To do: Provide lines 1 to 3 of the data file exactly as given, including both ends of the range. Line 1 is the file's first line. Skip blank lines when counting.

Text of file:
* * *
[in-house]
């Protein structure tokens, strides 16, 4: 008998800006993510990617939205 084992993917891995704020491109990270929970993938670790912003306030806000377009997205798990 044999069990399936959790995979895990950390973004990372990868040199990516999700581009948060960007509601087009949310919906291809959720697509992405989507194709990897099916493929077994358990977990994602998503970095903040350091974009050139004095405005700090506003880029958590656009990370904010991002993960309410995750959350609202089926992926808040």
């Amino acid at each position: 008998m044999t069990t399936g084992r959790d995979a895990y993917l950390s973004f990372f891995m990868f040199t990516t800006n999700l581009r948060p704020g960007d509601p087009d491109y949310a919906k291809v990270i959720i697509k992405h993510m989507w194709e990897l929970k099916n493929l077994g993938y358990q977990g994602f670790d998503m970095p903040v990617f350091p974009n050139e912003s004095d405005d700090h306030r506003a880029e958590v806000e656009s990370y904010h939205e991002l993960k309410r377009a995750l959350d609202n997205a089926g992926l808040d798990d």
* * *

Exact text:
[in-house]
């Protein structure tokens, strides 16, 4: 008998800006993510990617939205 084992993917891995704020491109990270929970993938670790912003306030806000377009997205798990 044999069990399936959790995979895990950390973004990372990868040199990516999700581009948060960007509601087009949310919906291809959720697509992405989507194709990897099916493929077994358990977990994602998503970095903040350091974009050139004095405005700090506003880029958590656009990370904010991002993960309410995750959350609202089926992926808040």
């Amino acid at each position: 008998m044999t069990t399936g084992r959790d995979a895990y993917l950390s973004f990372f891995m990868f040199t990516t800006n999700l581009r948060p704020g960007d509601p087009d491109y949310a919906k291809v990270i959720i697509k992405h993510m989507w194709e990897l929970k099916n493929l077994g993938y358990q977990g994602f670790d998503m970095p903040v990617f350091p974009n050139e912003s004095d405005d700090h306030r506003a880029e958590v806000e656009s990370y904010h939205e991002l993960k309410r377009a995750l959350d609202n997205a089926g992926l808040d798990d």